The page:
(We will not force it to them. This is being given as an option because there are some who feels like everytime they go on duty to their hospitals, they are risking their lives. Then we will tell them ‘this vaccine can’t be good for healthcare workers’ when in fact there is an available data which can tell that the [Sinovac] vaccine can still be administered to them.)

The doctor likewise clarified that healthcare workers can still avail of other vaccines against Covid-19 even if they have decided to decline the recommended Sinovac vaccine.

Sending a message?

Due to the safety and efficacy of Sinovac’s vaccine, many healthcare workers have expressed hesitations in receiving jabs of the donated vaccine doses.

Just after announcing the approval of IATF on the recommendation to use Sinovac, some healthcare workers from the Philippine General Hospital (PGH) staged a protest demanding free, safe, and effective Covid-19 vaccine doses.

But, according to  Dr. Nina Castillo-Carandang of NITAG, the healthcare workers’ disinclination towards the vaccine brand might “send a signal to the general public.”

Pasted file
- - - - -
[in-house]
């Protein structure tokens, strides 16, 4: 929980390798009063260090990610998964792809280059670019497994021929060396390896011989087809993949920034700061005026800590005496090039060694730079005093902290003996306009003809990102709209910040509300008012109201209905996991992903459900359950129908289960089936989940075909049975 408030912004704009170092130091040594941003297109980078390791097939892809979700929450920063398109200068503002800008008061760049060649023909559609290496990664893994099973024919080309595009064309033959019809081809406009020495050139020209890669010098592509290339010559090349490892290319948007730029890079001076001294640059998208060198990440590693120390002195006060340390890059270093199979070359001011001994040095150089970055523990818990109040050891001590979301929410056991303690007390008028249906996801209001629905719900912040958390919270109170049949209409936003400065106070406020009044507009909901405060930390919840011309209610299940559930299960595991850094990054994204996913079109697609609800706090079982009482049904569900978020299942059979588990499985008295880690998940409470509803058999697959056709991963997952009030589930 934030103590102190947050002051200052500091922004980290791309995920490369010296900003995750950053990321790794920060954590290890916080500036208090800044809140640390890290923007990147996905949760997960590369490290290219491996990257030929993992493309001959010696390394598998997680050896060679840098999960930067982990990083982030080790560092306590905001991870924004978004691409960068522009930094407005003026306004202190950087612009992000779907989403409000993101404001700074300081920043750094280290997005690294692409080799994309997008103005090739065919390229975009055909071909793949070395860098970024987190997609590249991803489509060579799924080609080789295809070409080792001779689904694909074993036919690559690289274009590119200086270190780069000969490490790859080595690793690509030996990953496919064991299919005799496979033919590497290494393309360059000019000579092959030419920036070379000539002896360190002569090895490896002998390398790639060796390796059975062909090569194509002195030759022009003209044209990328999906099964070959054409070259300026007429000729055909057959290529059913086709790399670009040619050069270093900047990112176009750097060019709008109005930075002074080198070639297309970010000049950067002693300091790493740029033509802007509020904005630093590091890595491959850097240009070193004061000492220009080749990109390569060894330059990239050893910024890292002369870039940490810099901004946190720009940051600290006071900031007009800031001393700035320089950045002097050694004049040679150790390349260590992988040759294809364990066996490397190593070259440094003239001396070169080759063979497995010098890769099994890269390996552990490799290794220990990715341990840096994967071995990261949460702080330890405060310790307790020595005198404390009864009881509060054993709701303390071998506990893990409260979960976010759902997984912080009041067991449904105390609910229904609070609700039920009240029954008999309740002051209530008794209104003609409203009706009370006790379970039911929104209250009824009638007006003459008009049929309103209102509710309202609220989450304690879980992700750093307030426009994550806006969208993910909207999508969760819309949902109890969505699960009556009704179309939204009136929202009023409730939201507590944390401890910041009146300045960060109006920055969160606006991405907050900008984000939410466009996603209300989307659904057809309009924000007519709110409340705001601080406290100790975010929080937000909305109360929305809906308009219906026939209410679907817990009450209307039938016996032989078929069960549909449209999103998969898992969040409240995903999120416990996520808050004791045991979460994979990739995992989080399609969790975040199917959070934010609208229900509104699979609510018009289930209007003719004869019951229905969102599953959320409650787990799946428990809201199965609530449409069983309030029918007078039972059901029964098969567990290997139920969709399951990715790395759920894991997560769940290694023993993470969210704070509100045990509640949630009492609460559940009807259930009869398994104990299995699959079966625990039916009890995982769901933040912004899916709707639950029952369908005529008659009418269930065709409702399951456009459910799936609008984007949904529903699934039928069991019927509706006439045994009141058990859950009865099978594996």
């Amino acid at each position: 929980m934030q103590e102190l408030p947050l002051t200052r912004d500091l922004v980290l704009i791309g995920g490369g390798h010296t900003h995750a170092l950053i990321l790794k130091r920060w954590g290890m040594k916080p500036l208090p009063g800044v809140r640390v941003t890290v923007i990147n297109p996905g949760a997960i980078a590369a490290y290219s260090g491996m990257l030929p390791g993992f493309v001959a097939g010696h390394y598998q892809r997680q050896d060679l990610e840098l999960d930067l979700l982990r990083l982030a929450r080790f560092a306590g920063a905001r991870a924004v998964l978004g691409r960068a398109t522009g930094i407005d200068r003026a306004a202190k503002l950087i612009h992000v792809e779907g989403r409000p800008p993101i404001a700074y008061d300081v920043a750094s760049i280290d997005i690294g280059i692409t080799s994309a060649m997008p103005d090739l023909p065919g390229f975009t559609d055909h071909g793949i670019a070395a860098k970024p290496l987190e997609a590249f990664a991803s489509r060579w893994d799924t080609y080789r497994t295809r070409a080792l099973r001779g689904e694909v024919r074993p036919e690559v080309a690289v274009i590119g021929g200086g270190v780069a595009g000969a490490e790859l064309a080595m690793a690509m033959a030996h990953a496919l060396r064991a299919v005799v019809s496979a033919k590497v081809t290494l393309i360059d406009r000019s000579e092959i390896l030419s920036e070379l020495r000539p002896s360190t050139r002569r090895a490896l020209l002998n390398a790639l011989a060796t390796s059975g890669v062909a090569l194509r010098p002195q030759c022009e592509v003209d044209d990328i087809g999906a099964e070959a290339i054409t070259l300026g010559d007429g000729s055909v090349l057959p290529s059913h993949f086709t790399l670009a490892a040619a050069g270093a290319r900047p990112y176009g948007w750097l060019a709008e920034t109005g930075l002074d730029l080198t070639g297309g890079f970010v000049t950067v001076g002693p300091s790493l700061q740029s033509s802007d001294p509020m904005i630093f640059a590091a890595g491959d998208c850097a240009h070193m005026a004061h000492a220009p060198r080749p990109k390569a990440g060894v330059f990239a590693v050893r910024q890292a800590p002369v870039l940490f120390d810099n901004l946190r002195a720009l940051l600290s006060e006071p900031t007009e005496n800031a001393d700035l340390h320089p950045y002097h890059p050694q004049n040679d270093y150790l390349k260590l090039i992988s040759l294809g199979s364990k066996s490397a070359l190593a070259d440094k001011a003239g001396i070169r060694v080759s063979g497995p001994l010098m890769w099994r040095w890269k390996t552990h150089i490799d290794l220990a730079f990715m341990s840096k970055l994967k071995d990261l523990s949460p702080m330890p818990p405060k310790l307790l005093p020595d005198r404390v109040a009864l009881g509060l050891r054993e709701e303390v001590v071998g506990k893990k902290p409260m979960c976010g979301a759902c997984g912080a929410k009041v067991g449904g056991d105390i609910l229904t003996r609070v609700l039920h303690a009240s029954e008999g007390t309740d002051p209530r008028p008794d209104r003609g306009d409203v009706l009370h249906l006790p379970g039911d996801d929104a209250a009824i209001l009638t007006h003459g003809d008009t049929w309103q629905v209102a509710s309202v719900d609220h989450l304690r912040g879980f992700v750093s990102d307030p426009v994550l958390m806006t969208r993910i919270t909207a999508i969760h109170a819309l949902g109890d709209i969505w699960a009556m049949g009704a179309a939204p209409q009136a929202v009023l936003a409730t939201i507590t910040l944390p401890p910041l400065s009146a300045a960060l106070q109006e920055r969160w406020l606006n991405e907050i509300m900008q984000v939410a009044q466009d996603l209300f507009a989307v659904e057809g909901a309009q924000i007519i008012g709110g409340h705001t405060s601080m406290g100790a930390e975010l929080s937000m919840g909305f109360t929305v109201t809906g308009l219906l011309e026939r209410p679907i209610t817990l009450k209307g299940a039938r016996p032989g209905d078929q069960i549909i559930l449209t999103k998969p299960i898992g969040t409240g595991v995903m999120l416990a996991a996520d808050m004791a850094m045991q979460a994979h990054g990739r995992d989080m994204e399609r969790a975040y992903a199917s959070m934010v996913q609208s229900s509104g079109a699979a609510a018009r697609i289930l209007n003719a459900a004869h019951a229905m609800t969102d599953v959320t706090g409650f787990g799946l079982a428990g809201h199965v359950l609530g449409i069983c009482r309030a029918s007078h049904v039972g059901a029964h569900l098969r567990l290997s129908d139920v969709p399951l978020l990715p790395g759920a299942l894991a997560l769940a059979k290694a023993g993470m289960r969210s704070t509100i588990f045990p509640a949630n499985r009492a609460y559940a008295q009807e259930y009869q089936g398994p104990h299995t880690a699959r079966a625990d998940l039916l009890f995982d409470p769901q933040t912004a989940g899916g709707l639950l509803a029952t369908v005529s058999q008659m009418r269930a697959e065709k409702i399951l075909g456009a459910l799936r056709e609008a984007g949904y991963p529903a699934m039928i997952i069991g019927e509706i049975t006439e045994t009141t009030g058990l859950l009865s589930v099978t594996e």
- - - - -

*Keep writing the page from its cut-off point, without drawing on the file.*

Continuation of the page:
“We always look up to our healthcare workers for good examples of how to take better care of ourselves. If health care workers are reluctant to accept vaccination, then that also sends a signal to the general public,” Castillo-Carandang said during the press briefing on Friday.

“We’d like to offer this opportunity for healthcare workers, if they’re willing to do so, to have themselves vaccinated with Sinovac,” she added.

In a recent survey done by OCTA Research, a group of top academicians studying the coronavirus pandemic, it showed that merely 19 percent of adult Filipinos are willing to get vaccinated against COVID-19 and 46 percent are unwilling even if a safe and effective vaccine is available.

The top reason for not getting the vaccine, given by 73 percent of respondents, was a concern for the safety of the vaccines, followed by doubt about their efficacy.

“If [the healthcare workers] don’t feel that this is the best vaccine for them, given with their risk-benefit analysis for themselves, then they can still wait for the other brands of the vaccines,” said Castillo-Carandang.

However, she emphasized that there is still limited information on the current status on the negotiation and procurement or delivery date of the Covid-19 vaccines from other manufacturers.